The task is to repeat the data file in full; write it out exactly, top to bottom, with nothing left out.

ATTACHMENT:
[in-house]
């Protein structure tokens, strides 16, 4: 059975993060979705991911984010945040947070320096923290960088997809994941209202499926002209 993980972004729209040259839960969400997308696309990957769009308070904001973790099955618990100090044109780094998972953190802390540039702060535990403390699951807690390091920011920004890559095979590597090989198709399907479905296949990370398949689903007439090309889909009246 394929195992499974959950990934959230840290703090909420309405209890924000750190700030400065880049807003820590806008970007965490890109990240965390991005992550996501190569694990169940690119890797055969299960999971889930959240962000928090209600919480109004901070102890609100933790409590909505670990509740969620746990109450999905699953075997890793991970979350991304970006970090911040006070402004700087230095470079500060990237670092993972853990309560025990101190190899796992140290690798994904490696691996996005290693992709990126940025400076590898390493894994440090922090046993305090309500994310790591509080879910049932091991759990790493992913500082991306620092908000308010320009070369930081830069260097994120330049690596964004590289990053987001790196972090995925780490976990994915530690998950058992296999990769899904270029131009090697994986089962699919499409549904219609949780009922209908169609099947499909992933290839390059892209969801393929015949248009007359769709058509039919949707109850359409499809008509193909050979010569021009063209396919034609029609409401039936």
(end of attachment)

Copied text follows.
[in-house]
């Protein structure tokens, strides 16, 4: 059975993060979705991911984010945040947070320096923290960088997809994941209202499926002209 993980972004729209040259839960969400997308696309990957769009308070904001973790099955618990100090044109780094998972953190802390540039702060535990403390699951807690390091920011920004890559095979590597090989198709399907479905296949990370398949689903007439090309889909009246 394929195992499974959950990934959230840290703090909420309405209890924000750190700030400065880049807003820590806008970007965490890109990240965390991005992550996501190569694990169940690119890797055969299960999971889930959240962000928090209600919480109004901070102890609100933790409590909505670990509740969620746990109450999905699953075997890793991970979350991304970006970090911040006070402004700087230095470079500060990237670092993972853990309560025990101190190899796992140290690798994904490696691996996005290693992709990126940025400076590898390493894994440090922090046993305090309500994310790591509080879910049932091991759990790493992913500082991306620092908000308010320009070369930081830069260097994120330049690596964004590289990053987001790196972090995925780490976990994915530690998950058992296999990769899904270029131009090697994986089962699919499409549904219609949780009922209908169609099947499909992933290839390059892209969801393929015949248009007359769709058509039919949707109850359409499809008509193909050979010569021009063209396919034609029609409401039936």